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Report: Trump campaign worker says he kissed her without consent before Tampa rally

The White House and Pam Bondi denied it happened, according to the Washington Post
Republican presidential nominee Donald Trump meets supporters organizing voter registration and support for his campaign just before a rally at the Florida State Fairgrounds in Tampa, Fla., on Aug. 24, 2016. Inside the RV seen here, Trump kissed a member of his campaign staff without consent, a woman is alleging in a new lawsuit. The woman, Alva Johnson, can be seen in the background of this photo wearing a Trump shirt and a hat on the left side of the frame. LOREN ELLIOTT | Times
Published Feb. 25
Updated Feb. 25

A former staff member on President Donald Trump’s campaign alleges in a new lawsuit that then-candidate Trump kissed her without her consent before a 2016 rally at the Florida State Fairgrounds.

Trump kissed a member of his campaign staff without consent, a woman is alleging in a new lawsuit. The woman, Alva Johnson, can be seen in the foreground of this photo wearing a Trump shirt and a hat on the left side of the frame. LOREN ELLIOTT | Times

Alva Johnson told the Washington Post that Trump grabbed her hand to thank her for her work and then leaned in to kiss her on the lips in an RV before the Aug. 24, 2016 Tampa campaign event. She turned her head and he kissed the side of her mouth.

Johnson said former Florida Attorney General Pam Bondi saw the encounter and “Bondi gave her a smile as she walked out of the RV,” according to the Post. Bondi told the newspaper that she did not recall it.

“Do I recall seeing anything inappropriate? One hundred percent no,” Bondi said. “I’m a prosecutor, and if I saw something inappropriate, I would have said something.”

Bondi and Trump were photographed that day walking to the rally together under an umbrella.

LOREN ELLIOTT | Times Republican presidential nominee Donald Trump and Florida Attorney General Pam Bondi walk to meet supporters organizing voter registration and Trump support just before a rally at the Florida State Fairgrounds in Tampa, Fla., on Wednesday, Aug. 24, 2016.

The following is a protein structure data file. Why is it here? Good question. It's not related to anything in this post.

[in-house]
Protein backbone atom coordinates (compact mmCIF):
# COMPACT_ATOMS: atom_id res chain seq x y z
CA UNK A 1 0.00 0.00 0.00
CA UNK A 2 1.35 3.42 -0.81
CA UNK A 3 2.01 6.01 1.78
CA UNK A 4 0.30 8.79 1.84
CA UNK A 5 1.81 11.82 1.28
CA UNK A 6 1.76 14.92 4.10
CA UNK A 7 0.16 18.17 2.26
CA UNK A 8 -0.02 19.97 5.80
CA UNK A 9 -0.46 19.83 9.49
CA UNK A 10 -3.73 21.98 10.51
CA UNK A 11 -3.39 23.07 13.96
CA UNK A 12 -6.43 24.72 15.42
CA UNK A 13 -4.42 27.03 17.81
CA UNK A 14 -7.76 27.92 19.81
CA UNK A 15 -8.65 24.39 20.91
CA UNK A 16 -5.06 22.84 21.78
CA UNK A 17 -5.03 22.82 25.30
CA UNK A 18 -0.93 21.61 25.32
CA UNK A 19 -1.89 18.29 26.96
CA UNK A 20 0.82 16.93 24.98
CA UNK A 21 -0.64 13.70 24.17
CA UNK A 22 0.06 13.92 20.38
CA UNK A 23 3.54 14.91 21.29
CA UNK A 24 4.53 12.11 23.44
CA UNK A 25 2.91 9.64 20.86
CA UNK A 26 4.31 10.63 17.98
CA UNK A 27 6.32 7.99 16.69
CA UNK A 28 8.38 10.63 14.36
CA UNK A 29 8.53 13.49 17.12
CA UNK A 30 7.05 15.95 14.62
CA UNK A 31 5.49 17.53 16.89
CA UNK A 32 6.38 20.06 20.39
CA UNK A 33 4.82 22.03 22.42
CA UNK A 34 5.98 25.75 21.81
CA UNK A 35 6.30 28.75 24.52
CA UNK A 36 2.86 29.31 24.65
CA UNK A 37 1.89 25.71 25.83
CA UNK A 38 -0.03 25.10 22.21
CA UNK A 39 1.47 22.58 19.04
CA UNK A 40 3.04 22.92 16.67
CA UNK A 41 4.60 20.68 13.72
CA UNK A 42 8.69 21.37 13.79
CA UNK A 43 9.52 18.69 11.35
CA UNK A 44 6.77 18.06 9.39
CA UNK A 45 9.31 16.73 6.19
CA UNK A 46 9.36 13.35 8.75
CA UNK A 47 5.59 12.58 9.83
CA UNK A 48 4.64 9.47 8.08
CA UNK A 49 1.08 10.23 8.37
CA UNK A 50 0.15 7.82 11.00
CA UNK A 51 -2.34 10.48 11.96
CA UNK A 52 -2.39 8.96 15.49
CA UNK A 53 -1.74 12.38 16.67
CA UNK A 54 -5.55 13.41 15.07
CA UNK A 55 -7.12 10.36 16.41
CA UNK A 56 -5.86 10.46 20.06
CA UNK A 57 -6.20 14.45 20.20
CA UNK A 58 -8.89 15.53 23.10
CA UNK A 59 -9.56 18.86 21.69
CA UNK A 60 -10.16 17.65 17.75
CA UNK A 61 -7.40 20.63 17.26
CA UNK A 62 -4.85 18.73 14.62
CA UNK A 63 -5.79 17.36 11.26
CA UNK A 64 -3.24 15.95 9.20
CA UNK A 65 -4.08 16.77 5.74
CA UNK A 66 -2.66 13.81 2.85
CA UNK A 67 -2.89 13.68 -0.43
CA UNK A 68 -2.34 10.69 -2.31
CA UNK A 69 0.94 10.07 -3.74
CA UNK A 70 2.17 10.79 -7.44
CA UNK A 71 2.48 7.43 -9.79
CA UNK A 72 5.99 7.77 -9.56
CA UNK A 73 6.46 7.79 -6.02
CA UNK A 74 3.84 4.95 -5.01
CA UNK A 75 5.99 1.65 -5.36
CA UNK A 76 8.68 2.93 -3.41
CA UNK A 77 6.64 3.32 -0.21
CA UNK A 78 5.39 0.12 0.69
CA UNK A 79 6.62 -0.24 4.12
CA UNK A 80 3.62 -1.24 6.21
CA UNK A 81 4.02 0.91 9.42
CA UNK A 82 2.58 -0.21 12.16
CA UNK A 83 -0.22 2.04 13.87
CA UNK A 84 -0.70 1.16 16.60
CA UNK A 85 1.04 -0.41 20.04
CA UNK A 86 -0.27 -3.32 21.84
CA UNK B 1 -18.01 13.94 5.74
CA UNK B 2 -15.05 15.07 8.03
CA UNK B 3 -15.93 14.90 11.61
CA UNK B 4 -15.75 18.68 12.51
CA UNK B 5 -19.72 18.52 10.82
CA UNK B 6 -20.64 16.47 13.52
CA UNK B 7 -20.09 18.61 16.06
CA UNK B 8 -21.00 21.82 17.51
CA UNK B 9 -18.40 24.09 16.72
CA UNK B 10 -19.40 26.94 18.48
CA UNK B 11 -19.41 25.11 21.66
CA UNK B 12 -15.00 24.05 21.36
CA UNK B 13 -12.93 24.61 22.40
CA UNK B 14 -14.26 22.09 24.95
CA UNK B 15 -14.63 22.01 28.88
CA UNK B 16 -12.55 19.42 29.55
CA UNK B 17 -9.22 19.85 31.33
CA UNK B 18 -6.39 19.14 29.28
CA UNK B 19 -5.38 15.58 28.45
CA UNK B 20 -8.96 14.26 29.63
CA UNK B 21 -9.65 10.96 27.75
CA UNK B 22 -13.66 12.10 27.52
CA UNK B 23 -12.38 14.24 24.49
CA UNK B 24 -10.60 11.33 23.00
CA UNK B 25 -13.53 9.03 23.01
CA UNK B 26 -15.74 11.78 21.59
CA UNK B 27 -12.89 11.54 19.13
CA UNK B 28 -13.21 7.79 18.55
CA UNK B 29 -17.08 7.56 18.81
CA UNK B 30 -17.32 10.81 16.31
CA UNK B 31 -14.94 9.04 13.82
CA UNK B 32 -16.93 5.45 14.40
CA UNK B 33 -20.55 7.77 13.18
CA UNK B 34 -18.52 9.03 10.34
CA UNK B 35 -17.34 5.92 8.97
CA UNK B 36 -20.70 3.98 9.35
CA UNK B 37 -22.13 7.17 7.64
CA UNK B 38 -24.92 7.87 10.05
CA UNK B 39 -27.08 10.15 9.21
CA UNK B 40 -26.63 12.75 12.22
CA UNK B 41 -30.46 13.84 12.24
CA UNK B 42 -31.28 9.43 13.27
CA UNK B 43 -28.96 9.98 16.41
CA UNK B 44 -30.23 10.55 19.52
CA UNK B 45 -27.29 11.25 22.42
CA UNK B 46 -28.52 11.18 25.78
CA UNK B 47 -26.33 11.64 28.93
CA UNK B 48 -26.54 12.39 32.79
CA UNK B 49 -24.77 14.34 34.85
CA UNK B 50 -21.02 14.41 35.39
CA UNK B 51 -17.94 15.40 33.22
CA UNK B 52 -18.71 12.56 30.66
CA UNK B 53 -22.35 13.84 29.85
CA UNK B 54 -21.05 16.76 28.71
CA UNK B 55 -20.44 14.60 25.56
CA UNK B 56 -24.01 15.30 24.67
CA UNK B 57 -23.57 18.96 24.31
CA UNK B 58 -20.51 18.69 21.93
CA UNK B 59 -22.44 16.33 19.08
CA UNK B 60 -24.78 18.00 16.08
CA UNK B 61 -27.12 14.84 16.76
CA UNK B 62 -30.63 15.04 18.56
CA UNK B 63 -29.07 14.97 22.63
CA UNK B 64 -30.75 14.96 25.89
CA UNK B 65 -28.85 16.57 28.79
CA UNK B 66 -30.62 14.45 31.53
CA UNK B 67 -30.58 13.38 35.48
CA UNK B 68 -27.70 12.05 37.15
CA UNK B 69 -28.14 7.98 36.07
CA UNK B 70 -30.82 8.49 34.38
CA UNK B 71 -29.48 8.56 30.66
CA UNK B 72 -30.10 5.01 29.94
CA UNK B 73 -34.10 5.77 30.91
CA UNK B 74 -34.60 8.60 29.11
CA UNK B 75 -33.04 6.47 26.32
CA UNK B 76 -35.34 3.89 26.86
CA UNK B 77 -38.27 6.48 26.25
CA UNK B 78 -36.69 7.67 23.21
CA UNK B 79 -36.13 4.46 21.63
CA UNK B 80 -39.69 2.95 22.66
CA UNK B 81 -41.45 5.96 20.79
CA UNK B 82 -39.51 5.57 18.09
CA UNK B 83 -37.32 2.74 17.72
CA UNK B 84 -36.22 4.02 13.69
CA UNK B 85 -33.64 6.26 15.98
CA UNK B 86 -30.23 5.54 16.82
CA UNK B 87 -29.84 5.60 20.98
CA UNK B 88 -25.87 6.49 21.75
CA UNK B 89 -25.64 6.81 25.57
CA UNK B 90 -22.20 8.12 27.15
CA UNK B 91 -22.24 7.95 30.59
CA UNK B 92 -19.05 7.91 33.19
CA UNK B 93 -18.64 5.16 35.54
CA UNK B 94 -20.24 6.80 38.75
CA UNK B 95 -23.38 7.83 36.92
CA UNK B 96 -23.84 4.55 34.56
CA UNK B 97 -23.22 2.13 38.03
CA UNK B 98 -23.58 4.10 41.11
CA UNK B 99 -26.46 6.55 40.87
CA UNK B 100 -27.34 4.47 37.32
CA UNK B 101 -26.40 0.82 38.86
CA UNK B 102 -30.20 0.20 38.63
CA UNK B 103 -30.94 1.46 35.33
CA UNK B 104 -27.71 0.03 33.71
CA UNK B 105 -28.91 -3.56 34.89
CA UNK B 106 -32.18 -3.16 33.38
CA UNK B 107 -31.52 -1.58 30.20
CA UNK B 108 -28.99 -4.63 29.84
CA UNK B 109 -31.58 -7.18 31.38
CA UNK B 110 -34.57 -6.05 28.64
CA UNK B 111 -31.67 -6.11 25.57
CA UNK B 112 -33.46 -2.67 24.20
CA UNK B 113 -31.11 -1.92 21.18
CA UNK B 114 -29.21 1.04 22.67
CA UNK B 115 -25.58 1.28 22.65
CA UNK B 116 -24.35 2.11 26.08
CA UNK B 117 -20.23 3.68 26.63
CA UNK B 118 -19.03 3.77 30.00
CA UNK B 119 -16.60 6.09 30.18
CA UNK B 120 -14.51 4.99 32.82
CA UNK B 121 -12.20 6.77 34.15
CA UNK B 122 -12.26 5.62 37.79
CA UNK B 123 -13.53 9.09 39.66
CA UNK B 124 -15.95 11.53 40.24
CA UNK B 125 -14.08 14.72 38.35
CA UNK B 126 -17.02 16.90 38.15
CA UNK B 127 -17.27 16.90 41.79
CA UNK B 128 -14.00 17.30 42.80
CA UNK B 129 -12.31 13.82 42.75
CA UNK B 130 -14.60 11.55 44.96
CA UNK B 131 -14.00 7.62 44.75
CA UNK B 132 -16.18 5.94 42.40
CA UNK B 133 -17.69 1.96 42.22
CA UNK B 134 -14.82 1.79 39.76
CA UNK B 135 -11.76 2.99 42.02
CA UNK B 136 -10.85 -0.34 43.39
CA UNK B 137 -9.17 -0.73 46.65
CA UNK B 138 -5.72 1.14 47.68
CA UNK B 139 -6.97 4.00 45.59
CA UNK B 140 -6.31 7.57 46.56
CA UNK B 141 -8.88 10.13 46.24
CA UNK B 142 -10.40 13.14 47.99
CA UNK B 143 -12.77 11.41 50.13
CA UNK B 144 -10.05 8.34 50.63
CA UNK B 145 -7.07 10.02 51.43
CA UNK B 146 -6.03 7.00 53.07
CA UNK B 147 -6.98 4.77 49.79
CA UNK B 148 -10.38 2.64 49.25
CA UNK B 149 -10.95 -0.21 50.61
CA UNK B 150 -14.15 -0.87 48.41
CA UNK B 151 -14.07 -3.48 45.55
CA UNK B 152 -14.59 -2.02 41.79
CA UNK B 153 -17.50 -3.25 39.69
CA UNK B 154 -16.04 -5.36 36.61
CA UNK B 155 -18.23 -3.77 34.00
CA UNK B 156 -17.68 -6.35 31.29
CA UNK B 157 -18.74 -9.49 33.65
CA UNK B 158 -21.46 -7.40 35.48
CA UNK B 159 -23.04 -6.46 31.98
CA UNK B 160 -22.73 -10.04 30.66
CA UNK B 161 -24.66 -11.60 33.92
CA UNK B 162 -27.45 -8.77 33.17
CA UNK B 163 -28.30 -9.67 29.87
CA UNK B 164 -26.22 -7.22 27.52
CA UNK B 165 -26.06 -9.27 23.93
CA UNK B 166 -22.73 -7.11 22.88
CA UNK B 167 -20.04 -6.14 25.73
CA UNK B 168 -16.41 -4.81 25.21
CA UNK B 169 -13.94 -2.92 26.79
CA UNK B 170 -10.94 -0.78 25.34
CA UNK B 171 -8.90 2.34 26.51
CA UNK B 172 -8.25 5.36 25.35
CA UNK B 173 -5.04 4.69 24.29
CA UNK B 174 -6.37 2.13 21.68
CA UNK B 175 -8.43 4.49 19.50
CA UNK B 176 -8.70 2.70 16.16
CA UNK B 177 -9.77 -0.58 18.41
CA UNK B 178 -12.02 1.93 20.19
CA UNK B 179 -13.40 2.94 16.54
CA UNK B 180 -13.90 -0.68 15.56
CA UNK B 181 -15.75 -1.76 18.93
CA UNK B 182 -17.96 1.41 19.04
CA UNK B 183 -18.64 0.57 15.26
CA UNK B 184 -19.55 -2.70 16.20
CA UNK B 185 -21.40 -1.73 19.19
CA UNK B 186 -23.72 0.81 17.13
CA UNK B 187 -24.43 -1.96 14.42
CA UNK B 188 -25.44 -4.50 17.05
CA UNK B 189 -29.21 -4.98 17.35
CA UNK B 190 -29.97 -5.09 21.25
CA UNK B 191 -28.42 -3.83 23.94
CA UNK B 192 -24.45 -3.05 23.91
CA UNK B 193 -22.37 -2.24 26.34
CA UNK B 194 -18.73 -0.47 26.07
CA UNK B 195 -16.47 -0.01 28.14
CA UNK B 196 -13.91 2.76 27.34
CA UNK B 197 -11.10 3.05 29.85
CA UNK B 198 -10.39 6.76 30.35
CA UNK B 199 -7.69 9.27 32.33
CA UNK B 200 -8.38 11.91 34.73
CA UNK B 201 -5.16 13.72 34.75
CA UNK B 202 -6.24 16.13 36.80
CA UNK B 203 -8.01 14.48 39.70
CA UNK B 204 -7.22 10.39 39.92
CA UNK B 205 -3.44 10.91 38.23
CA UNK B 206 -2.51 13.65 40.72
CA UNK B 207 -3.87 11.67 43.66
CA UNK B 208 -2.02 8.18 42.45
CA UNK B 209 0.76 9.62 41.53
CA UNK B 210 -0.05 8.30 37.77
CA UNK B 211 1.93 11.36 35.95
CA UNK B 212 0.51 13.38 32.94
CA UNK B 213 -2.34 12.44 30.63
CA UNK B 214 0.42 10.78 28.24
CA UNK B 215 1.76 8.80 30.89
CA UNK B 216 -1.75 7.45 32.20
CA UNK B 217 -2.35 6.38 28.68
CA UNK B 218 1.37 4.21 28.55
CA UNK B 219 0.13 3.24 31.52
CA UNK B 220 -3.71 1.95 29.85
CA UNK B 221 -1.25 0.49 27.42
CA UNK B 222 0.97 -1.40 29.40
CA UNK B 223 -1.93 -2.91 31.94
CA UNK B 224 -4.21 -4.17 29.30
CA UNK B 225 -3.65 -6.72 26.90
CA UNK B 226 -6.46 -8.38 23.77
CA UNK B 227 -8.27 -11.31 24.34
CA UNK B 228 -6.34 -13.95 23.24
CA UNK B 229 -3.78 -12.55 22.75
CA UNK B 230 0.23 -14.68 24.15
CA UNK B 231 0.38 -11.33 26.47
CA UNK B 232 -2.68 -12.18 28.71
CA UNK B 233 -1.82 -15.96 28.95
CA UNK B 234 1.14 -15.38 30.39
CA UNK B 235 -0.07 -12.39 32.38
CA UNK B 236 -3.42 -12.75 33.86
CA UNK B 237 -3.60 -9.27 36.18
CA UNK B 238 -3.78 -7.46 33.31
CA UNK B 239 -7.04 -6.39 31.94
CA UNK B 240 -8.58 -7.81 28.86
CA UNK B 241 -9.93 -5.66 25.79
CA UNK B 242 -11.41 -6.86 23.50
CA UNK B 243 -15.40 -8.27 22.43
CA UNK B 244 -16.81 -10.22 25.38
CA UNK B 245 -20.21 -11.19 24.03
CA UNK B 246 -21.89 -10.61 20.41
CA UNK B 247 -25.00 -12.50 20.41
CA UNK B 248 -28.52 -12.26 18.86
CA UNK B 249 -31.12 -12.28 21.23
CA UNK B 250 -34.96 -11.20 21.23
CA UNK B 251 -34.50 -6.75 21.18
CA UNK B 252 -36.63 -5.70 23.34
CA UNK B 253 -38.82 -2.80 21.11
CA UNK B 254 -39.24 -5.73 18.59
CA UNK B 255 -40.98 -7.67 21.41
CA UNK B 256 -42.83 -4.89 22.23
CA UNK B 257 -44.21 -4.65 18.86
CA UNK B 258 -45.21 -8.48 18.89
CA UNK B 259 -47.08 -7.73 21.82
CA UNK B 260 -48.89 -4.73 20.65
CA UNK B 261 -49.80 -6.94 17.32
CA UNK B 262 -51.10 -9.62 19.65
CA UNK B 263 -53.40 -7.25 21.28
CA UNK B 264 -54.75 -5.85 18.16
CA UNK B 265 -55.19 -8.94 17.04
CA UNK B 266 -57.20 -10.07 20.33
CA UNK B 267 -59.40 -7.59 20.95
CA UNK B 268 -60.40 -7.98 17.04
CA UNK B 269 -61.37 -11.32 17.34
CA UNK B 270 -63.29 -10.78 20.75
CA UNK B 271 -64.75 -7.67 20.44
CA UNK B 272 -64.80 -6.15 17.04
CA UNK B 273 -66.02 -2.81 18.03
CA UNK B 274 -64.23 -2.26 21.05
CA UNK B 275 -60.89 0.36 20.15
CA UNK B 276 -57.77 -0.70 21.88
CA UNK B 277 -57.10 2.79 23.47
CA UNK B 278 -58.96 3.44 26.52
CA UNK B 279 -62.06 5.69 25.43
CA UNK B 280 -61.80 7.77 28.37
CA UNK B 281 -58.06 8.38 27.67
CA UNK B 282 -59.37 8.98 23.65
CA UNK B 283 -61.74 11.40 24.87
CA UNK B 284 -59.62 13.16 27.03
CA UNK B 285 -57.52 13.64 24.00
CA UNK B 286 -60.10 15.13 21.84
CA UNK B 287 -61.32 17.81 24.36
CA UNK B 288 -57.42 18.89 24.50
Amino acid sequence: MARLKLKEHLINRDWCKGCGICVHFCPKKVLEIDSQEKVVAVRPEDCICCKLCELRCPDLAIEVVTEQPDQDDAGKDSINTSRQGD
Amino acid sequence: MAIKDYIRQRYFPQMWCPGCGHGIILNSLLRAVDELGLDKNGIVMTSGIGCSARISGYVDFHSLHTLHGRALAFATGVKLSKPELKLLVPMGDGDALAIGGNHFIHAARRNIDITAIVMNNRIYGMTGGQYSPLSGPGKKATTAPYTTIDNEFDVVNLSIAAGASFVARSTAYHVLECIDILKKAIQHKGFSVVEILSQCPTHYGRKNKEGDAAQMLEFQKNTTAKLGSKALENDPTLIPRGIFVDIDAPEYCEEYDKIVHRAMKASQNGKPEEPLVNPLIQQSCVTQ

Here’s more from the Post story:

“I immediately felt violated because I wasn’t expecting it or wanting it,” she said. “I can still see his lips coming straight for my face.”

Johnson said she told her boyfriend, mother and stepfather about the incident later that day, an account all three confirmed to The Post. Two months later, Johnson consulted a Florida attorney about the unwanted kiss; he gave The Post text messages showing that he considered her “credible” but did not take her case for business reasons. The attorney gave Johnson the name of a therapist, whose notes, which The Post reviewed, reference an unspecified event during the campaign that had left her distraught.

In a statement, White House press secretary Sarah Sanders dismissed Johnson’s allegation as “absurd on its face.”

“This never happened and is directly contradicted by multiple highly credible eye witness accounts,” she wrote.

Two Trump supporters that Johnson identified as witnesses — a campaign official and Pam Bondi, then the Florida attorney general — denied seeing the alleged kiss in interviews with The Post.

While more than a dozen other women have publicly accused Trump of touching them in some inappropriate way, Johnson is the only accuser to come forward since he took office and the only one to allege unwanted contact during the campaign. Trump faces a defamation lawsuit in New York brought by Summer Zervos, a former “Apprentice” reality TV contestant, who claims he forcibly kissed and groped her in 2007.

Johnson, an event planner who lives in Madison County, Ala., is seeking unspecified damages for emotional pain and suffering. The federal lawsuit, filed Monday in Florida, also alleges that the campaign discriminated against Johnson, who is black, by paying her less than her white male counterparts. A campaign spokeswoman, Kayleigh McEnany, rejected that claim as “off-base and unfounded.”

The Post first contacted Johnson nearly a year ago, while reporting on misconduct allegations against Trump, but she declined to comment. In recent days, Johnson’s attorney gave The Post a draft copy of her complaint, and Johnson and others connected to the lawsuit agreed to be interviewed.

Johnson said she began to consider coming forward in October 2016, after video surfaced of Trump bragging about kissing and groping women without their consent. That was the moment, she said, when she came to view the kiss as part of a pattern of Trump doing whatever he pleased to women.

Here’s the Tampa Bay Times report on Trump’s Aug. 24 rally.


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